Conquer your People-Pleasing Patterns

Conquer your People-Pleasing Patterns

People-pleasing is a common trait among codependents. It simply means that you go to extremes to make other people happy, often at your own expense.

Have you noticed that your people-pleasing causes problems for you? Well, logically we all know that it’s impossible to please others all of the time. So, we are doomed to failure when we’re constantly people-pleasing. However, the bigger problem is that people-pleasing hurts you by putting your needs last.

Codependents tend to struggle with asking for what they need in relationships. Chronically having your needs unmet will lead to negative feelings such as anger and resentment. Many people-pleasers grew up in dysfunctional families where love and acceptance were conditional on compliance and pleasing their parent(s).

Consider Crystal who at 30 years old is living at home with her aging parents. She is earning a good living as a software engineer.  She hates her job and dreads going in every morning. She went into computer science because her parents deemed it a respectable profession.Crystal wants to move out and live with her boyfriend. But she feels guilty and fears her parents will disapprove both of her boyfriend’s lack of achievement and living together before marriage. Despite her sacrifices, Crystal’s parents are frequently critical of her choices. Crystal’s younger siblings have moved out and pursued their own interests while Crystal holds onto trying to please her parents. She feels stuck.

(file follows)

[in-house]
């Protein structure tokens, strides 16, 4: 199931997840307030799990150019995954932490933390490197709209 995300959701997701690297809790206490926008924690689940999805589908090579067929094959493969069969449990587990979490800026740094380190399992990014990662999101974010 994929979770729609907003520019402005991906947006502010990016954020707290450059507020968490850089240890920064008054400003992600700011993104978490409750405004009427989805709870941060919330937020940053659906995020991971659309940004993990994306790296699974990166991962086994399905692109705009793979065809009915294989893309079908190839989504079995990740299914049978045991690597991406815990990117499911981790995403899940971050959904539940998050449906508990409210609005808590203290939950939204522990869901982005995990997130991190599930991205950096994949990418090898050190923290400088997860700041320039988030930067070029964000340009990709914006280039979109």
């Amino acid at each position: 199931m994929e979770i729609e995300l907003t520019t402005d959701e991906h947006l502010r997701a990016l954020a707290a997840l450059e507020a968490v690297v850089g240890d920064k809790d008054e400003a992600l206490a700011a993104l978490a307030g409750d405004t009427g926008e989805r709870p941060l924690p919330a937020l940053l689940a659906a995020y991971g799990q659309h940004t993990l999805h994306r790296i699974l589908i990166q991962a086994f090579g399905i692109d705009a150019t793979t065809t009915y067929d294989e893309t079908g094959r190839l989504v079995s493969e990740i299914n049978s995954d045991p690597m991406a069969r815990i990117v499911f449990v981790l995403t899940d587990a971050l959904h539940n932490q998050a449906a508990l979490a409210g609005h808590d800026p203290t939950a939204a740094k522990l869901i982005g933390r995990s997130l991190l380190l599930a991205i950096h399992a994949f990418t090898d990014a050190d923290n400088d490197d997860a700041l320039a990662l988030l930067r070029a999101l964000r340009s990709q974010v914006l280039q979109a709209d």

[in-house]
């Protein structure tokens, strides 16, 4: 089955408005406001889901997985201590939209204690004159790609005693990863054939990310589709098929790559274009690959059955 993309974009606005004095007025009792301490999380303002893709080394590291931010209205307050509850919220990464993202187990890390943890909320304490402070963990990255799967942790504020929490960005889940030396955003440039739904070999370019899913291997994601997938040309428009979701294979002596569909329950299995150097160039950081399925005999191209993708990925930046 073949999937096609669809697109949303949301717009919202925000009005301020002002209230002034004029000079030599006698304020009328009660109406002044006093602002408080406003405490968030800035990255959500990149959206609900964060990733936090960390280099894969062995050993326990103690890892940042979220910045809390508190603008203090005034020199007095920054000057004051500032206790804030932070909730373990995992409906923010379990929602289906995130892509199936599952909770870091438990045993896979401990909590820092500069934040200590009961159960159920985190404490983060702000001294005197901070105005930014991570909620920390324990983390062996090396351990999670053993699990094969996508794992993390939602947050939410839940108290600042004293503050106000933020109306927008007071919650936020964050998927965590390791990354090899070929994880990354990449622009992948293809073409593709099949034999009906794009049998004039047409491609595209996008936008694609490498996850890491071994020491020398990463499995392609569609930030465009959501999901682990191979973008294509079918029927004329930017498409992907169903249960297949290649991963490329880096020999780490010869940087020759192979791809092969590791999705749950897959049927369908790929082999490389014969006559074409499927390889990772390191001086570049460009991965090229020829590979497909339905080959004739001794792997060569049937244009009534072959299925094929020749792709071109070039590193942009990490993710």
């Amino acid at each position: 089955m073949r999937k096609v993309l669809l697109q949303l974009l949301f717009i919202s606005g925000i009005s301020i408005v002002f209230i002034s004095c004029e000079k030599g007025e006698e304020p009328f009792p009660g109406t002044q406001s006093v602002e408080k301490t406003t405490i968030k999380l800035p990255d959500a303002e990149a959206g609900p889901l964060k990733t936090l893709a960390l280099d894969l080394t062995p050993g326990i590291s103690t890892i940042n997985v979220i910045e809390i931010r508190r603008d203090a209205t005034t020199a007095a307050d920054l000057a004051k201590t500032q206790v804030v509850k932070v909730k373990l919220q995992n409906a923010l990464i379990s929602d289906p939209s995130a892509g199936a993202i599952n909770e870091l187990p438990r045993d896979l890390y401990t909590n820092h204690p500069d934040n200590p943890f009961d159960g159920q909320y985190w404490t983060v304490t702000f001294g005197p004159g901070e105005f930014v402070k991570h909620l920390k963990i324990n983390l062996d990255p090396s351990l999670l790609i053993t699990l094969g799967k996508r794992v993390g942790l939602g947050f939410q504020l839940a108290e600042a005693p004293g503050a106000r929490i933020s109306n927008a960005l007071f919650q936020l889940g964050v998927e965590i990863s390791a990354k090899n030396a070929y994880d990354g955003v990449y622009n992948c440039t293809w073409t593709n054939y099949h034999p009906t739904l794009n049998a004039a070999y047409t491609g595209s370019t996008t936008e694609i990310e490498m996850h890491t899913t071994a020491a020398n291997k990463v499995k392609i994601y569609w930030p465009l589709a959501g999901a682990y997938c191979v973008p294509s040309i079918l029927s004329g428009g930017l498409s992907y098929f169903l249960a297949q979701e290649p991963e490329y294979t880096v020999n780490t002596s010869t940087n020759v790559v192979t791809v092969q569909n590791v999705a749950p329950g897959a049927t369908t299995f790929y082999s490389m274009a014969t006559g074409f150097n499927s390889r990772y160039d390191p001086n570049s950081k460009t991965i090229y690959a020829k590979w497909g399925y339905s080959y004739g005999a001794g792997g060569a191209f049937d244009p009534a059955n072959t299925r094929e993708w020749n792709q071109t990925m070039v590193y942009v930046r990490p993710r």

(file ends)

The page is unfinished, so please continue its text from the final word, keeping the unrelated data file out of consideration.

If you identify with Crystal, you may notice that you seek approval and validation from others, feel restful or taken advantage of, feel unworthy, fear rejection or the loss of love.

You can change your people-pleasing patterns!

  • Try going to a CoDA meeting.
  • Get treatment for your anxiety. People-pleasing is an unhealthy way to managing your anxiety. As you change your people-pleasing patterns, your anxiety will probably increase. I encourage you to work with a therapist or doctor for help.
  • Identify what you need and begin to ask for it.
  • Being assertive is not selfish.
  • Set boundaries so that others don’t take advantage of your kindness or inability to say “no”.
  • It is OK to have conflicts with others. Appropriately expressing your displeasure or disagreement to someone is a sign of a healthy relationship and healthy self-esteem.
  • Practice doing things your enjoy – pursues a hobby or interest, catch up with friends.
  • Spend time by yourself. Once you are more independent and realize you’re OK by yourself, you will be less afraid of rejection and abandonment.

Sharon Martin, a licensed counselor and psychotherapist in Northern California, specializes in helping adult children of alcoholics and others who struggle with anxiety, perfectionism, and self-criticism. She has a private psychotherapy practice in CA where she is available for online counseling. Sharon is also the author of The CBT Workbook for Perfectionism and write the blog Conquering Codependency for Psychology Today.